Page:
On today’s Morning Edition on NPR, in the story “Without Heat, Sandy Victims ['victims of the storm Sandy', not 'victims who are covered with sand'] Guard Their Homes”:
He’s living in a house that was partially flooded so it doesn’t get robbed – for a second time.
The sentence adverbial so it doesn’t get robbed … is clearly intended to modify the main clause (he’s living in a house …) — it offers a reason for this man to live in a house that was partially flooded — but some listeners probably had a moment of wondering about partially flooding the house so it doesn’t get robbed. The intended interpretation involves “high attachment” (HA), to the main clause preceding the so-adverbial, rather than “low attachment” (LA), to the relative clause within the main clause. It’s been noted again and again that LA is preferred in syntactic processing, but also noted (see here, for example) that this is only a default, with context, real-world knowledge, and discourse organization often favoring HA instead.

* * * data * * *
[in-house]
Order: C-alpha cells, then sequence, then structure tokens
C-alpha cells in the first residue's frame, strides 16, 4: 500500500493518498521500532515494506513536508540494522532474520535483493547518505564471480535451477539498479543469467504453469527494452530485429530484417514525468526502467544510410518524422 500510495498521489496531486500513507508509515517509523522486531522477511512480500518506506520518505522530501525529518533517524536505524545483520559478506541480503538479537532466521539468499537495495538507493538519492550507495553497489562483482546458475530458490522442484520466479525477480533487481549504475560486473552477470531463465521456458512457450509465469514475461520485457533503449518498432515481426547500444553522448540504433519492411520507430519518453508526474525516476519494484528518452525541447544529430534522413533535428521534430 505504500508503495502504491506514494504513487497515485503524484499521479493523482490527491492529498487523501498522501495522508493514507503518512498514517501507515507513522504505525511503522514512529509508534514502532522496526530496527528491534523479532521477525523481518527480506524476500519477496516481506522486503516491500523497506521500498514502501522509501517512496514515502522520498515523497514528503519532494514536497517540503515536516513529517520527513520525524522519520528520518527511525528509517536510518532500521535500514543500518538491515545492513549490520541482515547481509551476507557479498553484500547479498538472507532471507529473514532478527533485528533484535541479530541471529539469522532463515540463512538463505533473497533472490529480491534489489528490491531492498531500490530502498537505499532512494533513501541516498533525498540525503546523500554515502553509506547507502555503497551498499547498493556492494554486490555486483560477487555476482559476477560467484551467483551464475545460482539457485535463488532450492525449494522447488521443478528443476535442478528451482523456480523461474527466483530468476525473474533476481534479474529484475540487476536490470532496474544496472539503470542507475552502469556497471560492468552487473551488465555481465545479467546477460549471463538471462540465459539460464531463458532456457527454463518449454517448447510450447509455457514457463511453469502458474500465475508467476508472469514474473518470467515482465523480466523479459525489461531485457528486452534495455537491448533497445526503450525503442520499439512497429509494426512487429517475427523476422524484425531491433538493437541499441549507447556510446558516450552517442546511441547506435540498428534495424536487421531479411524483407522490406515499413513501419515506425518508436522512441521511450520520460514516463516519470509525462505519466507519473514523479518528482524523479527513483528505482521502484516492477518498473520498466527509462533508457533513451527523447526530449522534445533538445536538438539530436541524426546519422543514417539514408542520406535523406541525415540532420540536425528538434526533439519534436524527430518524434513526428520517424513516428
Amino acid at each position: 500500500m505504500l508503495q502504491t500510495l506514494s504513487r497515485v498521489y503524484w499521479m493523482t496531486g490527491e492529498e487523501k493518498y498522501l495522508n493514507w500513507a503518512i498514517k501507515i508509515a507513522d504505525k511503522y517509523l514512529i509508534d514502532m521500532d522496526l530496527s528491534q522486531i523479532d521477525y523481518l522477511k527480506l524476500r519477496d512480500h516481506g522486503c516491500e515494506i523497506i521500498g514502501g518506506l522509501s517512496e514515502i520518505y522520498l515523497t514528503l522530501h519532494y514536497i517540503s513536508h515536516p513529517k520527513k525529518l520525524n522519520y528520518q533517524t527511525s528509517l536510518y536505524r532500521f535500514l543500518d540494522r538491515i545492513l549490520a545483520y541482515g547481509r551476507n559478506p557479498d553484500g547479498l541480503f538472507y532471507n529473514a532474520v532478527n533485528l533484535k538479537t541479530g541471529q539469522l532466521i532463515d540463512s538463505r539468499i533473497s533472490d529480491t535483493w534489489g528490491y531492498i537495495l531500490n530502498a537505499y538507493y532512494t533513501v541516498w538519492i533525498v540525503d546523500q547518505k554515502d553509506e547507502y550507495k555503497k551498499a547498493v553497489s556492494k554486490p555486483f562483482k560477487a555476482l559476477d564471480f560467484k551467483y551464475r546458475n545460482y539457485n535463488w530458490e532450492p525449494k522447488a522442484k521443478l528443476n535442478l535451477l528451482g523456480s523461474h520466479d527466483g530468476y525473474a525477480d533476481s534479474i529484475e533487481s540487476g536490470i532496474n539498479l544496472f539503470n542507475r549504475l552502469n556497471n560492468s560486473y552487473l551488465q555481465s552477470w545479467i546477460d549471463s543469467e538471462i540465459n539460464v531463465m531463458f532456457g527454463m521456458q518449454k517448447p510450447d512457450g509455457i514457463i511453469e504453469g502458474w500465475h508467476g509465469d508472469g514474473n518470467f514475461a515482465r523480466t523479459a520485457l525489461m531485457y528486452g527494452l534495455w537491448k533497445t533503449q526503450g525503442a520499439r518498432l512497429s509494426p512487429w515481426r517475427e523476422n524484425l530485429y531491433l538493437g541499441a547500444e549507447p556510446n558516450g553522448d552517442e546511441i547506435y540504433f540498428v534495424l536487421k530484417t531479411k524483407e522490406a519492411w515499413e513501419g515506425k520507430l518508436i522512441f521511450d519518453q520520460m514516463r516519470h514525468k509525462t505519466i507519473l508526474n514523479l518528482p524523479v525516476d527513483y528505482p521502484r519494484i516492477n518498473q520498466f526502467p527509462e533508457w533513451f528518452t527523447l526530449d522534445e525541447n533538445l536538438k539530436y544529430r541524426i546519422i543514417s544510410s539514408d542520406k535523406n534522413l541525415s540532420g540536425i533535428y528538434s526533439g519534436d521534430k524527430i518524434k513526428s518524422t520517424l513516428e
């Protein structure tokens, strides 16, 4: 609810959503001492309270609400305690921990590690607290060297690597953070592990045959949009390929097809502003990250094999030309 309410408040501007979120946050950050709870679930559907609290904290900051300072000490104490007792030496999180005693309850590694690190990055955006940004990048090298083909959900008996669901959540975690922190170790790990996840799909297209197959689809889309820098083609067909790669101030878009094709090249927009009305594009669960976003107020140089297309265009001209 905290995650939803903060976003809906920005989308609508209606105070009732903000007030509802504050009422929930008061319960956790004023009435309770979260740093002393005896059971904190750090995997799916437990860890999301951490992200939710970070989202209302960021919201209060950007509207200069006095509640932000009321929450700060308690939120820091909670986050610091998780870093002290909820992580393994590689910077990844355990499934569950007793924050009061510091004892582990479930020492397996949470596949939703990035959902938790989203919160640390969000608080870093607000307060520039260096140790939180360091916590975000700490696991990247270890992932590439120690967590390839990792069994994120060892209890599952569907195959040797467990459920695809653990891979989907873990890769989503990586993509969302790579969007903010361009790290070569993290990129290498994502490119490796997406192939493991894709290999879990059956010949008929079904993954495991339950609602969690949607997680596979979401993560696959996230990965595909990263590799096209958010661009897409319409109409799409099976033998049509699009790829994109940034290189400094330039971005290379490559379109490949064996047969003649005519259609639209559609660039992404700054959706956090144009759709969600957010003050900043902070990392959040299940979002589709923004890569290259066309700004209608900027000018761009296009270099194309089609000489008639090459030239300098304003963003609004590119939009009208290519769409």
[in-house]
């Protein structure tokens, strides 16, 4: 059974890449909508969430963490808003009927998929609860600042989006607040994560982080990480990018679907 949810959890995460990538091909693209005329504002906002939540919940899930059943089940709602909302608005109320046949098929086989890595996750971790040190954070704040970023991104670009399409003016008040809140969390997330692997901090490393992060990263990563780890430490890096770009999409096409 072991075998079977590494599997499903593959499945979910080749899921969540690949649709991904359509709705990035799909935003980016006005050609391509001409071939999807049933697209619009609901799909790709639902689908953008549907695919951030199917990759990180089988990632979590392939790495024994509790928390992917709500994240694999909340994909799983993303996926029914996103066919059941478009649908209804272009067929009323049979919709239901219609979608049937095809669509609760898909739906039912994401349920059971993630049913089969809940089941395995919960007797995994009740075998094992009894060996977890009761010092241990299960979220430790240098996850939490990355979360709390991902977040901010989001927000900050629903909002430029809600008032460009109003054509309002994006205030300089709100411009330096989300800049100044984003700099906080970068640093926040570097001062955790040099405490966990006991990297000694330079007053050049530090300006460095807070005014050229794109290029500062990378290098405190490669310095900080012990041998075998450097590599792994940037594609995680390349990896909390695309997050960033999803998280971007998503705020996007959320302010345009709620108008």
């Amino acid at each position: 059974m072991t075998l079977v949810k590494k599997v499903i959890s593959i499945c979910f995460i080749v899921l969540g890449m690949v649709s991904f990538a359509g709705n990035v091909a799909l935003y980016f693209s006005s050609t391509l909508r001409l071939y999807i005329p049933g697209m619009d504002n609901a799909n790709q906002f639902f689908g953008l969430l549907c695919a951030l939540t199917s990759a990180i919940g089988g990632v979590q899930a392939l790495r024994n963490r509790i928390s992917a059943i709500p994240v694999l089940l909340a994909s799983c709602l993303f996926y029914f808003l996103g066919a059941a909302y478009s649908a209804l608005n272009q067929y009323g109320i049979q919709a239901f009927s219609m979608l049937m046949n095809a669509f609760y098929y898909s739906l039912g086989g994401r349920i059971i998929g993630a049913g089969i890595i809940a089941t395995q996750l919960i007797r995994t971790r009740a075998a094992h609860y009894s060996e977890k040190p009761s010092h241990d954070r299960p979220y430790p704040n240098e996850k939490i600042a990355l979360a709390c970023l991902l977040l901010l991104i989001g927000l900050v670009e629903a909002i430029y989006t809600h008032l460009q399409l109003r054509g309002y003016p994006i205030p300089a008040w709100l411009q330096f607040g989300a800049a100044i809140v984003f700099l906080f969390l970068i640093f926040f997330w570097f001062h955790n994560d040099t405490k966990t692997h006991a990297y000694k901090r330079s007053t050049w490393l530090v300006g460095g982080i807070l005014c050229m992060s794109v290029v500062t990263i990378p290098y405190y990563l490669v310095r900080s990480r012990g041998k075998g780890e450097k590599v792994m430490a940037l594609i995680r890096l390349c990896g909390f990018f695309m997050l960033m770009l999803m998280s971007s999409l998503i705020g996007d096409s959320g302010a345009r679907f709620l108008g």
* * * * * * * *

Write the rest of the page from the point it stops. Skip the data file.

In the cases that people have looked at in terms of LA vs. HA, the issue is how some constituent C is parsed with respect to preceding material: is it parsed with a lower, smaller predecessor constituent B or with a higher, more inclusive predecessor A (ending in B)? Since the head word of B (was (flooded) in the hurricane example above) will of necessity be nearer to C (the so-adverbial in this example) than the head of A (is (living) in this example) is, this preference is often thought of as a preference for attachment to the nearest, but it’s the structural relationships that are key here.